Ever since the announcement of Microsoft Windows 10 operating system in September 2014, the buzz and anticipation among windows OS users has been high with everyone asking within his/her mind when will the computer OS giant release the much talk about Windows 10.
Windows 10 is the classified operating system that Microsoft claimed to be optimized for PCs, tablets and phones in unique ways. Skipping the Windows 9 name entirely, Microsoft issued a public preview of the shiny new OS later that autumn, known as Windows Technical Preview (WTP) same last year 2014.
You can try it out for yourself through Microsoft’s Windows Insider Program. You’ll need a Microsoft account to get it, and it’s worth bearing in mind that it’s not the finished product, so it will be a bit rough around the edges.
Since then (and one more major reveal event in January 2015), new features have been rolling in with each preview build update. Now, with Microsoft’s huge annual developer event, Build 2015, on the horizon, we expect another deluge of Windows 10, including that elusive release date.
Cut to the chase
- What is it? A complete update for Windows
- When is it out? Definitely summer, but likely late July 2015
- What will it cost? For Windows 7 and 8.1 users, it will be free for one year
When likely will Windows 10 officially release ?
Even though no specific date ascertain for now, we can categorically be expecting it in June/July. According to Microsoft’s EVP of Operating Systems Terry Myerson, “What we do know is that the OS will be available this summer in 190 countries and 111 languages.”
All of this language, both official and mistaken, seems to line up with a February 2015 report from Windows blog Neowin, citing sources claiming that Windows 10 will release to manufacturers this coming June. Getting laptop, tablet and phone makers ready for the back to school season with fresh copies of the new OS well ahead of time only makes sense.
What will be the cost of Windows 10?
Myerson announced in January that Windows 10 will be free for Windows 7 and 8.1 users for its first year. While there’s no word on pricing for users still on an older version, Microsoft confirmed a while ago that the two most recent Windows versions will be able to upgrade to Windows 10 directly.
Microsoft’s chief blogger Brandon LeBlanc also confirmed that Microsoft will support those who scored a free upgrade to Windows 10 with security and system updates for the lifetime of those Windows devices.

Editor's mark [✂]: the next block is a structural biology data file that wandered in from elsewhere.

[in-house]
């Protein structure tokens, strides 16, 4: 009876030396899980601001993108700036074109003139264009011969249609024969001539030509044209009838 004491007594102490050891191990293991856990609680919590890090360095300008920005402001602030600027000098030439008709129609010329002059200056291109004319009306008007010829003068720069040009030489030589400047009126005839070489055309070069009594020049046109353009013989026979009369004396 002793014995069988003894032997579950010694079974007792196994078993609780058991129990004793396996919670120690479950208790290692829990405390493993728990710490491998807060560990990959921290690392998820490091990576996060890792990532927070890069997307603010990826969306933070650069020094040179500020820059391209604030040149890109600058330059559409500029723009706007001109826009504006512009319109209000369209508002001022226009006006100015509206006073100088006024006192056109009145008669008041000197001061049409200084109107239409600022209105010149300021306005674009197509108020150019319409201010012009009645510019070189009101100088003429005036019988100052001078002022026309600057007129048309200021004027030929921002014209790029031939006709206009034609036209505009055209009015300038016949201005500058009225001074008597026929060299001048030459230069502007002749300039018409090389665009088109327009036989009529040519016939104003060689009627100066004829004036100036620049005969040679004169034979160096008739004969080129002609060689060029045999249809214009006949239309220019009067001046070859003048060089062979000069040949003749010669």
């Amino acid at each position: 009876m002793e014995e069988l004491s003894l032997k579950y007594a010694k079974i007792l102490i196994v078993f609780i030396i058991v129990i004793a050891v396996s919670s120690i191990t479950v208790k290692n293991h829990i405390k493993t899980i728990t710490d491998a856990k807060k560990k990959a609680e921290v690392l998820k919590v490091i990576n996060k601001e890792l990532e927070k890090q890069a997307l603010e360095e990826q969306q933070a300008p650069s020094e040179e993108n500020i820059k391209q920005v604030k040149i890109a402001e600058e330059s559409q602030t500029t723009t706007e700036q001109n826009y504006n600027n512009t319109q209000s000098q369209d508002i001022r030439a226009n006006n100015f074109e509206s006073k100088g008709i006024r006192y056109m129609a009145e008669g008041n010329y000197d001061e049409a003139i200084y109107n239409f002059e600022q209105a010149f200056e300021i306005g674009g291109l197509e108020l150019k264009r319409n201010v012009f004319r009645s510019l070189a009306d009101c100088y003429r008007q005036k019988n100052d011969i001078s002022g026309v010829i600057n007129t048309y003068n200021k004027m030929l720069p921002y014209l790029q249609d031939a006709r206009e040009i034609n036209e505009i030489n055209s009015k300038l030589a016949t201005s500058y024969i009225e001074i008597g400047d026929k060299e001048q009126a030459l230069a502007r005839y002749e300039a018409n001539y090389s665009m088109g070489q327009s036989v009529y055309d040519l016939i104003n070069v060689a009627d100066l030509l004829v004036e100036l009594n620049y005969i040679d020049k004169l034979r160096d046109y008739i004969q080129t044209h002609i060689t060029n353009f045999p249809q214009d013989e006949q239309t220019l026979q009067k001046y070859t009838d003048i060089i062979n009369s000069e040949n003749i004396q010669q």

How will i upgrade to Windows 10?
For Windows 7 and 8.1 users, getting Windows 10 will operate much in the same way that new builds are released in the WTP.
Later this year, after users agree to download the latest update from the Windows Update tool within the Control Panel, four scheduled tasks will be at the center of it all. One of which kicks off an “appraiser” app that is run to check for prerequisites for the download and upgrade that are about to follow.
Inside of a discovered folder titled just “GWX” (Get Windows 10) is where things get even more interesting. The XML file in there opens up with the “Anticipation UX” that will bring a pop-up advertisement that informs the user of the update. Following that, there is a “Reservation Page” that will presumably allow users to opt-in to Windows.
Following this is the upgrading, download in progress, download complete, ready for setup, setup in progress, and setup complete phases that will get underway by themselves.
What’s New in Window 10?
The Start menu: bigger, better, stronger
The return of the Start menu that Microsoft teased during its Build 2014 conference and detailed in full at subsequent events has been available for testing in the WTP since October 2014. Replete with a merging of the traditional Windows 7-style interface and Windows 8 Live Tiles, the new Start menu is designed to please both camps: touch and mouse users.
“They don’t have to learn any new way to drive,” Belfiore said, referring to Windows 7 users. That said, customization will also be featured throughout, first with the ability to resize the Start menu itself along with the Live Tiles within.
The Start menu features empowered search capabilities as well, able to crawl your entire machine, not to mention web results. We know now that this is through Cortana, Microsoft’s voice assistant, but more on that later.
Cortana is warping to the PC
That’s right, Windows 10 will see the spread of Cortana, Microsoft’s Siri and Google Now competitor, into Windows PCs and tablets in addition to phones. Microsoft’s Joe Belfiore showed off the new PC-centric features within Cortana during its January reveal event.
Project Spartan, essentially the company’s replacement for Internet Explorer, was revealed during the January event, too. Belfiore detailed unique features, like the ability to mark up webpages before sharing them with others, and to comment on those same pages at the software level.
Windows Phone fans get a sneak peek
After much teasing leading up to an event during MWC 2015, a Technical Preview of Windows 10 for phones was released to just about every Lumia device under the sun.
Handled much in the same way as it is on desktop, the WTP for Windows 10 on phones has introduced alpha-phase features like the Project Spartan browser, the new Outlook and a much-improved camera app that borrows heavily from Nokia’s camera app for its pre-Windows-buyout Lumia phones. Check out all the details here.
Conclusion: This is just an overview of tips of what to expect from the loaded and much talk about Windows 10 operating system. Feel free to drop your opinion via the comment box below.